Once the vehicle is within 40 mm’s from the target it must automatically stop. For now that would totally suffice for demonstration of the navigation device’s capabilities.

Any assistance or collaboration would be greatly appreciated

Sincerely

Anton

Part of why you’re getting sparse response on this is that your question is a bit all over the place. You’re talking a lot about robotic steering, PWM control, and various components related to this, none of which seem relevant to the core of the question. If you try to keep your question to the bare minimum information necessary, you increase the likelihood of getting good answers.

As I understand your question, you want to communicate with a GPS device from a Raspberry Pi over a USB connection. To help you with that, we would need to know what protocol the GPS device uses.

You also mention that you need sub-nanosecond timing accuracy. Unfortunately you will not be able to achieve that with a pure Python solution. In fact, you won’t be able to do it with a Raspberry Pi at all. To get that kind of timing accuracy, you need a real time operating system. On a Raspberry Pi running some kind of Linux, the best you can do is around millisecond resolution.

So unfortunately you will need to delve into C/C++ to get the kind of performance you’re looking for.

1 Like

Hi Alexander.

My apologies, yes I am all over the place I know.

I have a working navigation device that provides me sub-decimeter accuracy and sub nano second time synchronization. I am trying to use it in real time.

The robotics side of it has been taken care of.

It is the real time side that I require assistance with

Sincerely

Anton

OK, so you already have some kind of device which outputs a position with sufficient accuracy? How does it communicate?

Hi that was quick

It communicates either usb or i2c

Using what protocol? Does it have a datasheet or a programmer’s reference manual?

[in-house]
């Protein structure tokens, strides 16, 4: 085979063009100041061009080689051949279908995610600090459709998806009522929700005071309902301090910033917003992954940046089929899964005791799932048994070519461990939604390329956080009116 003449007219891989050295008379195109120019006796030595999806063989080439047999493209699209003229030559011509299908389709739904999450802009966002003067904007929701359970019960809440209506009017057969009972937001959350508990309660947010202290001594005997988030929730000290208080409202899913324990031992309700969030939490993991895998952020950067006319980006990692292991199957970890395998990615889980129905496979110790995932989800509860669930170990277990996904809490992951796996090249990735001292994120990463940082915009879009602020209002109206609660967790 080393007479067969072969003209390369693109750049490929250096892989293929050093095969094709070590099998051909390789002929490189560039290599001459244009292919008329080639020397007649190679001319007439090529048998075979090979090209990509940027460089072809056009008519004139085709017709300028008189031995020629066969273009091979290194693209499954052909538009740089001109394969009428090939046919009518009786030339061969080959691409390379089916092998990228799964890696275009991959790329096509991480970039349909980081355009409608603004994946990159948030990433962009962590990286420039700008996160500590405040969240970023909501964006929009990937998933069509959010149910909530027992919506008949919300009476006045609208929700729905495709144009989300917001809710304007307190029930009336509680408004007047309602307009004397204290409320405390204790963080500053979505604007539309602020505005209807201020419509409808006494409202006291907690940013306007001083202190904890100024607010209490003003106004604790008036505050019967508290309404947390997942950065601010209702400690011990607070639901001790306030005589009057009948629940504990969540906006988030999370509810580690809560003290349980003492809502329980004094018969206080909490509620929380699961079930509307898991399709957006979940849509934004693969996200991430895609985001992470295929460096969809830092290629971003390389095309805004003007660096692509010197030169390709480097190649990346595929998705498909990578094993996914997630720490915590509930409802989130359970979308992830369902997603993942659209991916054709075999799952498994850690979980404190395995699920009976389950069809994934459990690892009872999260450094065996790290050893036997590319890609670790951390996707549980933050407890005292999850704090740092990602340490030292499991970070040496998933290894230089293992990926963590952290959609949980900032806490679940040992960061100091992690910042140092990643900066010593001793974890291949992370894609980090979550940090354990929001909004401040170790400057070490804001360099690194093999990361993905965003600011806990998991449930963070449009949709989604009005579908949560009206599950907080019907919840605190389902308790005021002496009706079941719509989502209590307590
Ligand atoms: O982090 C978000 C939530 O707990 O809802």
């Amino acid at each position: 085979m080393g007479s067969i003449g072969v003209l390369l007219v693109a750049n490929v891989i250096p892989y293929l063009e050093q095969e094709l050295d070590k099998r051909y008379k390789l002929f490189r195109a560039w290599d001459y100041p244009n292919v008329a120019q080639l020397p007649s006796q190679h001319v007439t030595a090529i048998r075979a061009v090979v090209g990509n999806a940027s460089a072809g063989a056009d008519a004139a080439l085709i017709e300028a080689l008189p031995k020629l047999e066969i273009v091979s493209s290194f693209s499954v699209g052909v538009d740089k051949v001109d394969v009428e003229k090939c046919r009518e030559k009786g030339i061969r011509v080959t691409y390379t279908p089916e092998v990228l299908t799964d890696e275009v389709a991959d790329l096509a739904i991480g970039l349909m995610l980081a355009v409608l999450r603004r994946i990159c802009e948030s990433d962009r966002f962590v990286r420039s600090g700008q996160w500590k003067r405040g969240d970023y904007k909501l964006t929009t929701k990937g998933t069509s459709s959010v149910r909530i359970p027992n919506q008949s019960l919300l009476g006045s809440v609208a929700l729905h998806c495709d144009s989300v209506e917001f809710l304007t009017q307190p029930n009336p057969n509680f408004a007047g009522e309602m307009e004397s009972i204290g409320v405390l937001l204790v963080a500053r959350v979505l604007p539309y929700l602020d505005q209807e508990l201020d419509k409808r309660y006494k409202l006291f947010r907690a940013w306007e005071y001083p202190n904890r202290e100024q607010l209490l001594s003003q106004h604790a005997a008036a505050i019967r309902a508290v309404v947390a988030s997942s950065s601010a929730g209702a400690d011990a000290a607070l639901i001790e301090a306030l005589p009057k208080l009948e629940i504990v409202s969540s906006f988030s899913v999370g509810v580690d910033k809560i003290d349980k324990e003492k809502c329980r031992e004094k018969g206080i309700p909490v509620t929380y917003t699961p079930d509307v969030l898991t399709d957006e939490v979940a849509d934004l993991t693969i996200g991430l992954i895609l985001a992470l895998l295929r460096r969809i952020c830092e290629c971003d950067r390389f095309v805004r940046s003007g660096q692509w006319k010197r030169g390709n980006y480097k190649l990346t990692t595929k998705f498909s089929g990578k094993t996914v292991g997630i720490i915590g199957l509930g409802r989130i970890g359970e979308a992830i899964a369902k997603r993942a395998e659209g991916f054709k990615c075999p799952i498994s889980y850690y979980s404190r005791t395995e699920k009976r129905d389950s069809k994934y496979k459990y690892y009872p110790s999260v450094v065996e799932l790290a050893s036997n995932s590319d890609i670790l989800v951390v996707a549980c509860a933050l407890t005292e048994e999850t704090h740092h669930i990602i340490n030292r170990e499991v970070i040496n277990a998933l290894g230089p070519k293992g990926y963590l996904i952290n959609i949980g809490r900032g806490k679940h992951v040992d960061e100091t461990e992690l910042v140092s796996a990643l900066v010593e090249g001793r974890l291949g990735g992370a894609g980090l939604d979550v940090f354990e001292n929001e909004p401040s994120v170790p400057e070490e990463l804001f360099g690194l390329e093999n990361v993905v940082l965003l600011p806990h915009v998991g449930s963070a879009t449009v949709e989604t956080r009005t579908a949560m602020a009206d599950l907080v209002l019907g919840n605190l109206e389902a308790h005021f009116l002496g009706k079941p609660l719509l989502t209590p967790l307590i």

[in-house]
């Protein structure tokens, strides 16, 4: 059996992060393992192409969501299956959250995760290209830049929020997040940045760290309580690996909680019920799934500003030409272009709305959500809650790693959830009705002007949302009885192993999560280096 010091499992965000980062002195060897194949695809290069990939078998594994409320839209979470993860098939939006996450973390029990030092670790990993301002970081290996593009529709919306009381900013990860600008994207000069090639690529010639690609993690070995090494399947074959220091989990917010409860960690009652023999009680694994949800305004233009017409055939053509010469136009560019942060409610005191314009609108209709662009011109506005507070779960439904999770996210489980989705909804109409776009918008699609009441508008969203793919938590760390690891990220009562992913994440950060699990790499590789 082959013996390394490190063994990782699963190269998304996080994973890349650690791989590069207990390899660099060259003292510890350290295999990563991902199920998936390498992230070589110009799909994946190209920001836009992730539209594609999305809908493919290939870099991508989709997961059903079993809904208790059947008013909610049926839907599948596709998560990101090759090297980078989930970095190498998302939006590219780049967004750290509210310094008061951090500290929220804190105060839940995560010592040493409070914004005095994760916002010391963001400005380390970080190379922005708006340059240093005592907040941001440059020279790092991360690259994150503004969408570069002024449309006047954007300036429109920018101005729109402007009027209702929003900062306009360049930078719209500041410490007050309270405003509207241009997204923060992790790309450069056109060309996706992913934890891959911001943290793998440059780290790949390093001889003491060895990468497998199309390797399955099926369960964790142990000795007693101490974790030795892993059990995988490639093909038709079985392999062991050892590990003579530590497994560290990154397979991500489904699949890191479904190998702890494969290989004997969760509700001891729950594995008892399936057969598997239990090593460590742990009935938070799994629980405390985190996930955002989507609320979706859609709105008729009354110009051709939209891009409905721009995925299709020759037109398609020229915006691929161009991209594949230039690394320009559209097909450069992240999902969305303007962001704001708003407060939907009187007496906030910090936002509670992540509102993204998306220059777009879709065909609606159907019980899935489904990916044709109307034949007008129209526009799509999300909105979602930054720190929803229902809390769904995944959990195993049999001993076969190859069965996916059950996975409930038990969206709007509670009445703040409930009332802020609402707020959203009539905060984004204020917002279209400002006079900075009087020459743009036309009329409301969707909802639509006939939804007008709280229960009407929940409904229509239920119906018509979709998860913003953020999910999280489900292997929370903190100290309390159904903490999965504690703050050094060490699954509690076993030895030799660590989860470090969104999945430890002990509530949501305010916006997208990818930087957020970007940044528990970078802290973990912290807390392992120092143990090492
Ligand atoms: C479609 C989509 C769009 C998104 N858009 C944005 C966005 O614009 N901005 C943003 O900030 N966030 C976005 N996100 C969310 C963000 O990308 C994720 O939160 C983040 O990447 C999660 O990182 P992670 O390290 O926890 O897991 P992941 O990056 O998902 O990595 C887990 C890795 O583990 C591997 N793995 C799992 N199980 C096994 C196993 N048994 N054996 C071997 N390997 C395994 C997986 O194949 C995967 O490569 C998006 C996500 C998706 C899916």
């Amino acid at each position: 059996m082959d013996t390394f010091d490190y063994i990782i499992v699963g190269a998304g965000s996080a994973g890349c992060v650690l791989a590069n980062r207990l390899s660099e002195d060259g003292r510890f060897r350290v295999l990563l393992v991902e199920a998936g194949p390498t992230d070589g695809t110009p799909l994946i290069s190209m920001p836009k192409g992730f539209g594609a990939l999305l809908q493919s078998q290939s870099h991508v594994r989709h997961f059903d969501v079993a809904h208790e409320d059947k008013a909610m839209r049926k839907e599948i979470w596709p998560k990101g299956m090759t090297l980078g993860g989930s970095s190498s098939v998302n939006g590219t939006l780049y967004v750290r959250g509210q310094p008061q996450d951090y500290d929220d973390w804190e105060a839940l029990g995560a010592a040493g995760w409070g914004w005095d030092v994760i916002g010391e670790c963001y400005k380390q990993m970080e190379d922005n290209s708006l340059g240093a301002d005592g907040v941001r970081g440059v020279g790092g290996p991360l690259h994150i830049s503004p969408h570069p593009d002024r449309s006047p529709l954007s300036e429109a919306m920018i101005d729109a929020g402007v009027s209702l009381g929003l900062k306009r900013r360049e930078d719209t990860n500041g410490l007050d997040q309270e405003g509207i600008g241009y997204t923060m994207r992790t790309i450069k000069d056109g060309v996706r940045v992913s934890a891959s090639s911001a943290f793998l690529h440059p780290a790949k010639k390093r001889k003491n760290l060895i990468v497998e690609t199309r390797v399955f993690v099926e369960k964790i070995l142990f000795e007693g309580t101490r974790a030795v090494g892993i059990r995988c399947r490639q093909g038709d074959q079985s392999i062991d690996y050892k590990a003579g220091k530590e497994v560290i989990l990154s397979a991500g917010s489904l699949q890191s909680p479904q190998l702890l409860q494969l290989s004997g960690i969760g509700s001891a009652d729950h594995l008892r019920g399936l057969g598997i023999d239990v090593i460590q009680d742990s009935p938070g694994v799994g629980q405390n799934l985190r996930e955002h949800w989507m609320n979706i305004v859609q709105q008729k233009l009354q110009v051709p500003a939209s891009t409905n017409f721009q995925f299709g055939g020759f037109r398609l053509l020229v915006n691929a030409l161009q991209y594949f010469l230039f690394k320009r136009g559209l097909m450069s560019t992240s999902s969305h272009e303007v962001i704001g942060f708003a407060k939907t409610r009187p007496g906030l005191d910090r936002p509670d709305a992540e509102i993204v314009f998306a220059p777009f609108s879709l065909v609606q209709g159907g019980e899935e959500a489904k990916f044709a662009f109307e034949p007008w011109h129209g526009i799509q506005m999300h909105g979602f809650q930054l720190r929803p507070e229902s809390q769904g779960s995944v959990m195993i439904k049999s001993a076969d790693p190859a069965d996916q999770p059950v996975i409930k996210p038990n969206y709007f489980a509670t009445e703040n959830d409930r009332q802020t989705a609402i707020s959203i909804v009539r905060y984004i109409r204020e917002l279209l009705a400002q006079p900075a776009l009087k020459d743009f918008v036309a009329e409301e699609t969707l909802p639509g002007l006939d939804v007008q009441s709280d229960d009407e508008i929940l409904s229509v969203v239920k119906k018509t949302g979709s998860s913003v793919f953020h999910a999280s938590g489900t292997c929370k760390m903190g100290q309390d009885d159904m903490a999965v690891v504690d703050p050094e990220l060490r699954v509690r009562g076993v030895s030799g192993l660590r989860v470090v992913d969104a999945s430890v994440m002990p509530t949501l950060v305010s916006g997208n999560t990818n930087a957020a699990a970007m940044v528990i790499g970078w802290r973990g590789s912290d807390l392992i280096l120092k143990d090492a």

My apologies the device also has a PPS output port.
The information I have is that GPIO 4 is the PPS port on the Raspberry
The device also provides NMEA and TPV data

I’m not familiar with GPS navigation so you will have to clarify what those terms mean and in what way they are communicated.

“PPS” I take it is some kind of clock synchronization.

“NMEA”: From a brief web search this seems to be a serial protocol. The `pyserial` package might be what you need.

“TPV” I can’t figure out. Third party verification?

PPS is Pulse per second, your GPS device synchronizes time with the atomic clocks carried by the GPS satellites. The more precise the synchronization the better the position. It then provides a PPS pulse that is sub nano second accurate. It is what is used for stratum 1 ntp servers. This is normally achieved using survey grade dual frequency GPS devices and post processing the data. Look at this device as doing post processing on the fly.

NMEA consists of strings that provide time, position, heading and velocity information. This is enough information to navigate with. All the information required is contained in the various NMEA strings such as the GGA string for instance. However NMEA appears to be archaic and the tendency is the Time, Position and Velocity string created by GPSD.

The device is capable of providing either or does not matter, the TPV string looks easier to work with. gpsd_json(5)

By protocol are you referring to the GPS standard information messages?

By protocol I mean how the data sent by the device is meant to be interpreted by a receiving device, in your case a Raspberry Pi. From the link you provided, a TPV object might look like this:

``````{
"class": "TPV",
"device": "/dev/pts/1",
"time": "2005-06-08T10:34:48.283Z",
"ept": 0.005,
"lat": 46.498293369,
"lon": 7.567411672,
"alt": 1343.127,
"eph": 36.000,
"epv": 32.321,
"track": 10.3788,
"speed": 0.091,
"climb": -0.085,
"mode": 3
}
``````